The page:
Monday Musings

I hope that I become accustomed to these three hour back to back classes, because if I don’t, it could be a long eight weeks. Tuesdays and Thursdays aren’t too bad because I have a break in the middle, but those six straight hours on Monday and Wednesday are killer. I’ve incorporated group activities and in-class work so I’m not constantly talking or answering questions, but even so, it is exhausting. Of course part of the problem is when you teach everything four times, it also starts to get boring.

I will admit that I’m jealous of poets who are taking it easy this summer or who are working simpler, less demanding jobs while they’re on breaks from their PhD or MFA programs. However, whenever I start to feel really tired I think that this is reality. This is how life is and while I’d like to take the summer off from teaching, it isn’t realistic and it won’t be anytime soon. Also, I am able to write and read and learn and continue on despite my crazy teaching schedule. And really, life is never going to get less hectic and while I loved my time as a student, it’s an artificial environment. It doesn’t last. Sooner or later you’re going to have to learn how to be a poet in the real world, so here’s to keeping on keeping on.

I know people have a variety of feelings about Dave Eggers and McSweeney’s, but the most recent issue includes excerpts from actual writing workshops. These are some of my favorites:

“It’s your story, your voice, your choices, and I don’t want to question them, but why these words?”
“You talk about pregnant raindrops and chaos and auditory canals and ‘the passing of time’ as ‘an orifice,’ when you could really just be talking about humidity and ears.”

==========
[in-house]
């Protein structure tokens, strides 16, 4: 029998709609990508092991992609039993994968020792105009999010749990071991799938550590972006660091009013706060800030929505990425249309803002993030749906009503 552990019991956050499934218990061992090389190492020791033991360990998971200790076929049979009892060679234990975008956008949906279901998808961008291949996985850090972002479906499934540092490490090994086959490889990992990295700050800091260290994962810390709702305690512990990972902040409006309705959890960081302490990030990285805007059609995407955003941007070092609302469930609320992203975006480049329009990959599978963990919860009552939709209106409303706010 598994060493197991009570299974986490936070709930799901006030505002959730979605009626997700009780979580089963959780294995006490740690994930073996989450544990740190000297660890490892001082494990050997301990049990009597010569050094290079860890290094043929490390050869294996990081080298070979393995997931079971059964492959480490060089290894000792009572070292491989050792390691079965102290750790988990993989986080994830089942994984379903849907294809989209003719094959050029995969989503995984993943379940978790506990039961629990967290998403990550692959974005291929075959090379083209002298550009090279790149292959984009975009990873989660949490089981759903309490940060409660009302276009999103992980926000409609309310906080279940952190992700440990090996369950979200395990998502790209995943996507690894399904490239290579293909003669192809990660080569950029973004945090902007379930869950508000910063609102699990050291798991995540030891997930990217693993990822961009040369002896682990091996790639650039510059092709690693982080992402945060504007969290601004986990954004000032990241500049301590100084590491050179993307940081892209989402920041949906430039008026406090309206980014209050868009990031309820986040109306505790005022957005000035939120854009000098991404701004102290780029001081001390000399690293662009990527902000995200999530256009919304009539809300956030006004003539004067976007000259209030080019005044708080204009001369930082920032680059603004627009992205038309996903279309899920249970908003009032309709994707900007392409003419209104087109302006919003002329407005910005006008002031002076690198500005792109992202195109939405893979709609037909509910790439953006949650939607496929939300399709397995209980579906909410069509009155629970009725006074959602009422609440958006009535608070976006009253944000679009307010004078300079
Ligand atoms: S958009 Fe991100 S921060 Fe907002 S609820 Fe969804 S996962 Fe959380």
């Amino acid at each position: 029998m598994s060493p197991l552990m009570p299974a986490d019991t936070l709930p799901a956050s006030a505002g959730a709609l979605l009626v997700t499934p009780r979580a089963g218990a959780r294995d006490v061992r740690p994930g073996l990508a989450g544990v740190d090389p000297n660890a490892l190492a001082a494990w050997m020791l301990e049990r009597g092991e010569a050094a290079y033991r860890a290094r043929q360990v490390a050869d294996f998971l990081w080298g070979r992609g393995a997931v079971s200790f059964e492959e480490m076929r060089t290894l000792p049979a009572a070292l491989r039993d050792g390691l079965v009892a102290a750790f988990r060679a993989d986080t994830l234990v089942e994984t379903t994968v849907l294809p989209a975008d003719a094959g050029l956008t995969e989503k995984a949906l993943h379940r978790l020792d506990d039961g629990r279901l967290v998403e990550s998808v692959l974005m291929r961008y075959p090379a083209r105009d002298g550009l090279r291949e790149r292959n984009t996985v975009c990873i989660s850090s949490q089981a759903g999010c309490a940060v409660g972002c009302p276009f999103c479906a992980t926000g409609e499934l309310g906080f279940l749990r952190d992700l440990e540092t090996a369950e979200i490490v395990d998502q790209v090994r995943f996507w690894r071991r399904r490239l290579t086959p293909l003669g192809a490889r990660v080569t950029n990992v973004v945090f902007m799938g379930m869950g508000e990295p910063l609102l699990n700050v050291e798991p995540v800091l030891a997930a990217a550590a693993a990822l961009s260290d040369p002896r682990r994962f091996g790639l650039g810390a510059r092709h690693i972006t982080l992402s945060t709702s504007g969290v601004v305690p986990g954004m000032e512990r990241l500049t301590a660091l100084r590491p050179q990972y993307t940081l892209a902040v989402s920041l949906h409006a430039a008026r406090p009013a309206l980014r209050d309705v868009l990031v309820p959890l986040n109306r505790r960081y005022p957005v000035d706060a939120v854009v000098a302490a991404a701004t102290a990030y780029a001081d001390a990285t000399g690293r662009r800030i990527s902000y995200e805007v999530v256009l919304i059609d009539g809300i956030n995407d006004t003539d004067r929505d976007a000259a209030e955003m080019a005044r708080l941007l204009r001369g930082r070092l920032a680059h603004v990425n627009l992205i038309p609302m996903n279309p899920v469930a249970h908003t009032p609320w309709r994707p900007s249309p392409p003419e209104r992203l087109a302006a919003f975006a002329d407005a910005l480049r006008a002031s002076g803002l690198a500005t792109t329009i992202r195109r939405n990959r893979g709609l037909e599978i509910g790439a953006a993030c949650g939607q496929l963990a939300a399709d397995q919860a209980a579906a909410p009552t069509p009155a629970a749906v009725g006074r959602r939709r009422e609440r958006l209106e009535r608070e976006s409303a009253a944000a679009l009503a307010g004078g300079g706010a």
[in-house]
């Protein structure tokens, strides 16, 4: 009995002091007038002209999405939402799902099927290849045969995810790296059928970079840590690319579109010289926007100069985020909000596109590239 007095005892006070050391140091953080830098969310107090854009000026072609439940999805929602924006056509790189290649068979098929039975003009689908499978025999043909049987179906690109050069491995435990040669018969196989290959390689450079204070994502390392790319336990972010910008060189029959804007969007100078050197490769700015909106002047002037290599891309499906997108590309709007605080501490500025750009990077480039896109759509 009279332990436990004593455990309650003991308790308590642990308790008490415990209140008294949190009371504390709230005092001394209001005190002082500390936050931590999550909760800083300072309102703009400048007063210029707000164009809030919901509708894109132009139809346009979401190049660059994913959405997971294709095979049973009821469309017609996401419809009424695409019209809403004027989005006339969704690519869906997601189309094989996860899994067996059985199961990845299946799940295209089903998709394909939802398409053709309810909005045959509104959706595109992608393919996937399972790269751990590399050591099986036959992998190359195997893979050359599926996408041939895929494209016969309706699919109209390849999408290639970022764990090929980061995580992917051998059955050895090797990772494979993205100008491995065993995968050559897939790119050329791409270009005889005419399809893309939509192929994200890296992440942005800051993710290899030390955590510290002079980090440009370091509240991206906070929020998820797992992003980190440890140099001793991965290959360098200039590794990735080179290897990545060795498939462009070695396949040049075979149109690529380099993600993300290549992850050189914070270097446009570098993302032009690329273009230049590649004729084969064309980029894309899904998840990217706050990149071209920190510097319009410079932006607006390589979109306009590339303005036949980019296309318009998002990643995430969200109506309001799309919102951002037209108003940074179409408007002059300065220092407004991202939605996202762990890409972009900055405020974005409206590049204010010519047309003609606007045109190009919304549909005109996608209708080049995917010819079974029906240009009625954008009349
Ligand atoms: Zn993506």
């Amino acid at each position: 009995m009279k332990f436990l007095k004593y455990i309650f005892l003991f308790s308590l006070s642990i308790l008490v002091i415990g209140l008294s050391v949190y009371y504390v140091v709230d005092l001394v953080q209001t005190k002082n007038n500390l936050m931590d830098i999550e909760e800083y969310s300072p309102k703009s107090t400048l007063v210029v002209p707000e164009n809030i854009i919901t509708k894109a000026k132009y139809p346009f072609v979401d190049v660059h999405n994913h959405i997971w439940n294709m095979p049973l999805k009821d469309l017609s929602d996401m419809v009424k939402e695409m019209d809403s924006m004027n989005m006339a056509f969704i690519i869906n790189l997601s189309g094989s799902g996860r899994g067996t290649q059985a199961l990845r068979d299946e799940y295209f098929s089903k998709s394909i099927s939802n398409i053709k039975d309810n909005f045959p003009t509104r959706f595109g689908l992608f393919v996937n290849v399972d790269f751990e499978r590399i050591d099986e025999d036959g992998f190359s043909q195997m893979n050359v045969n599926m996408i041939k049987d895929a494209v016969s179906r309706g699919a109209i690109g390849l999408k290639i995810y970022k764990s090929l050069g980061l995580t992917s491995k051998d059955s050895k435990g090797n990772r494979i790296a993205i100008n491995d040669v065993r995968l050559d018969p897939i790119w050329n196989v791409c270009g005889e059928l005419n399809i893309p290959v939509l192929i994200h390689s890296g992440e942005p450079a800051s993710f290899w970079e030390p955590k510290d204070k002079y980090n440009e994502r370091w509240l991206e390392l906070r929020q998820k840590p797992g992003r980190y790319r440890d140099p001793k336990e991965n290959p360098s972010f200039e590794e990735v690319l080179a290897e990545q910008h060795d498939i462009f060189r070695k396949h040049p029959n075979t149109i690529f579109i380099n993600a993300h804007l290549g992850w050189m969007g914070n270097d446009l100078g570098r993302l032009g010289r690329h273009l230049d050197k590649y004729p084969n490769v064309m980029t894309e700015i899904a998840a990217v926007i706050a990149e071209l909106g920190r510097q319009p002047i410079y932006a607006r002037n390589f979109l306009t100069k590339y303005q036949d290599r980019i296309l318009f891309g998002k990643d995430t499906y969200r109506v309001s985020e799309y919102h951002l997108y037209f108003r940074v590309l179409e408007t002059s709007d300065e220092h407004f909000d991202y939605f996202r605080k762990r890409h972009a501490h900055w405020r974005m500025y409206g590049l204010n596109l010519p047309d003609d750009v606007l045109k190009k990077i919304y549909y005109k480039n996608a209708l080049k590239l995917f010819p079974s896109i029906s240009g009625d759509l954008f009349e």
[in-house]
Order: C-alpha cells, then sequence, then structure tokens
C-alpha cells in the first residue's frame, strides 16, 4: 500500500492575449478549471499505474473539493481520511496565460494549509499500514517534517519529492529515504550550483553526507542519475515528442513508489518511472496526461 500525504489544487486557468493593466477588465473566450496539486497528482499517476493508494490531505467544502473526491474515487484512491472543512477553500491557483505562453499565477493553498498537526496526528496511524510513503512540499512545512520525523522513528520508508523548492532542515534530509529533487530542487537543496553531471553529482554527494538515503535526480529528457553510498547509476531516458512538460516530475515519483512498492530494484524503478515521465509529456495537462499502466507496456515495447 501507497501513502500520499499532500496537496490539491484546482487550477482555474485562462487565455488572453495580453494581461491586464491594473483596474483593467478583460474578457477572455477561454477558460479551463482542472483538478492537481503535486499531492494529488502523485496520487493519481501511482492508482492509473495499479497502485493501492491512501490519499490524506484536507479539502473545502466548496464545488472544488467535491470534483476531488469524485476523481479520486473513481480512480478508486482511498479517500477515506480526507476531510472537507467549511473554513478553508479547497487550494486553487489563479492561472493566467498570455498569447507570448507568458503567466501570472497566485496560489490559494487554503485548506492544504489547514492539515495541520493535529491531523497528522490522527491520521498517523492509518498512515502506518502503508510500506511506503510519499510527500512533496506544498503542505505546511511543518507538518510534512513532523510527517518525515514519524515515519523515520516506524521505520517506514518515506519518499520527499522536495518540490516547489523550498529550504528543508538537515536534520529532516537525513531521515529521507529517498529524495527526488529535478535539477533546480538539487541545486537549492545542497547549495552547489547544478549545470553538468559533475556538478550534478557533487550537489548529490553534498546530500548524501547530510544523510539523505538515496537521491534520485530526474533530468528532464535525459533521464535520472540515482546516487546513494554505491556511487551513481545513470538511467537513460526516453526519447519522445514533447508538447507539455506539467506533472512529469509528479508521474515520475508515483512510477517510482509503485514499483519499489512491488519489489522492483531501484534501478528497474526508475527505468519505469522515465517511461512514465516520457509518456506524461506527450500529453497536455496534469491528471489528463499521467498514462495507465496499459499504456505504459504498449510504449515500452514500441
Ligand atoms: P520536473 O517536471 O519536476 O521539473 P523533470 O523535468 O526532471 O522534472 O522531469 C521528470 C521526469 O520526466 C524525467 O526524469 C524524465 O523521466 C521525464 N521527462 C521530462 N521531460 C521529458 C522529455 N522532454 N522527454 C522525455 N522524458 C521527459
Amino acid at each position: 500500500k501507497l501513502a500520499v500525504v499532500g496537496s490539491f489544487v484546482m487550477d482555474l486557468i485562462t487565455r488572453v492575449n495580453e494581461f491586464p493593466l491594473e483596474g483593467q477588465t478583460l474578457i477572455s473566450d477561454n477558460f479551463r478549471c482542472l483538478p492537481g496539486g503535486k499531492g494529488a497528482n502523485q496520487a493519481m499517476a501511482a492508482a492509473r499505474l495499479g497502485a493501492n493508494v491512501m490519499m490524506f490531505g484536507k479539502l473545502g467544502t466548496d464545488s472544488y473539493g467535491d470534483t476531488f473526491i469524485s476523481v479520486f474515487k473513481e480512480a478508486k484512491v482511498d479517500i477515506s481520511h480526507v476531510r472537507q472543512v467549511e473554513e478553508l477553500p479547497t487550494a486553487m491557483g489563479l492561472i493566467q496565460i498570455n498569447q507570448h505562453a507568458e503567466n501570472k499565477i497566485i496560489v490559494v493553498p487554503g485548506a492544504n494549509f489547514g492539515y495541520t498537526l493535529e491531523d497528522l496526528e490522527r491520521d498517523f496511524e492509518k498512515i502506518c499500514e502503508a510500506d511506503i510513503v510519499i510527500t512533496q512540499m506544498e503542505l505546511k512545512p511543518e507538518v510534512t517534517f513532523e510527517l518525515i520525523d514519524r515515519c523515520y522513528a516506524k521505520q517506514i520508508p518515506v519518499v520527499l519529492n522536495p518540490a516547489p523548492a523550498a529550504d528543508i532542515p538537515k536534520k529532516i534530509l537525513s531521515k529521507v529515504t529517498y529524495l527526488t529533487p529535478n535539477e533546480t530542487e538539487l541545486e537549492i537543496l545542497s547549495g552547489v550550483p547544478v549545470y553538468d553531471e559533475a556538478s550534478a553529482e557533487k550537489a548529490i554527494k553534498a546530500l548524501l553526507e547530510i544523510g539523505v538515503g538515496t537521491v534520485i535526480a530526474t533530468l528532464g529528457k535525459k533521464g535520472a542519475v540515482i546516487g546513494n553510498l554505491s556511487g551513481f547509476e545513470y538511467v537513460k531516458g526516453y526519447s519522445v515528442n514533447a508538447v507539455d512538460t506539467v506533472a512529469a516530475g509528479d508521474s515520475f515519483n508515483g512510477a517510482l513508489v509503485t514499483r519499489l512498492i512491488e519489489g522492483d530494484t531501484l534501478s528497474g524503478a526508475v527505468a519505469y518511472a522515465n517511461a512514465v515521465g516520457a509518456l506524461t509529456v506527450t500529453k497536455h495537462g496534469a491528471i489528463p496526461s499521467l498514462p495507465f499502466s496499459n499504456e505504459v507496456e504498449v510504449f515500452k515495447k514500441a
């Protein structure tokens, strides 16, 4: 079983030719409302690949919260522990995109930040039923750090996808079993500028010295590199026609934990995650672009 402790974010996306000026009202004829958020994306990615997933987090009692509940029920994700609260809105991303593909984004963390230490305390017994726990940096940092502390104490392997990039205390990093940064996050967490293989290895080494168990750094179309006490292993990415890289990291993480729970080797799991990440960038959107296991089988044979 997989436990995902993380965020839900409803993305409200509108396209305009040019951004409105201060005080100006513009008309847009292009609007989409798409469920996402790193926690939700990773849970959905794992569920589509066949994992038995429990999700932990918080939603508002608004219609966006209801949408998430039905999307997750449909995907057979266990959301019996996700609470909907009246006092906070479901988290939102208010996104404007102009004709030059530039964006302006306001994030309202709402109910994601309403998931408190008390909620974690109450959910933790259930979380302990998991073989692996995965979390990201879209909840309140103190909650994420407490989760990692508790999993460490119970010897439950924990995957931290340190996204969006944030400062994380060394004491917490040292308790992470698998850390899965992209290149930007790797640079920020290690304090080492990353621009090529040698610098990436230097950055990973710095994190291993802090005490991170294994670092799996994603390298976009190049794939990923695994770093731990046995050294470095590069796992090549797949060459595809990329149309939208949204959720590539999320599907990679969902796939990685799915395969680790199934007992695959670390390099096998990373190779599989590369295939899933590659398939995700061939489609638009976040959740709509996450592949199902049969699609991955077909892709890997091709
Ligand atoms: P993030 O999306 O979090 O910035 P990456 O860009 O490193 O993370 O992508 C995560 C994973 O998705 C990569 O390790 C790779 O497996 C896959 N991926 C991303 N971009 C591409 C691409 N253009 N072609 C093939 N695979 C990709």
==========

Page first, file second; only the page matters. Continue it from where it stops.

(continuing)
“This character seems more like a retired librarian than a former terrorist.”

There are a lot more. Check them out. They are well worth it.

Tuesday (Rejection) Musings

I received my first online rejection yesterday afternoon. This is a new form for me and it comes on the heels of my first set of online submissions. Currently, I’ve received four rejections out of twenty-one submissions. We shall see…

While I was in Cabo, I read one novel and two collections of poetry. The poetry books, Atlas and Wedding Day were interesting, and I plan to blog more about them tomorrow. The novel, Vacation, by Deb Olin Unferth was a selection from the McSweeney’s book club that RJ and I joined.

It was an interesting read. I finished it feeling intrigued but annoyed at the same time. The characters were not likable, but I don’t think that’s why I had a problem with it. It was more that I couldn’t identify why I was reading the book. It wasn’t a gripping plot, I wasn’t invested in the characters, and I found the structure of the novel irritating at times. I suppose my entire feeling about the book could be summed up by saying, “so what?” The thing is, I don’t think that’s a bad thing.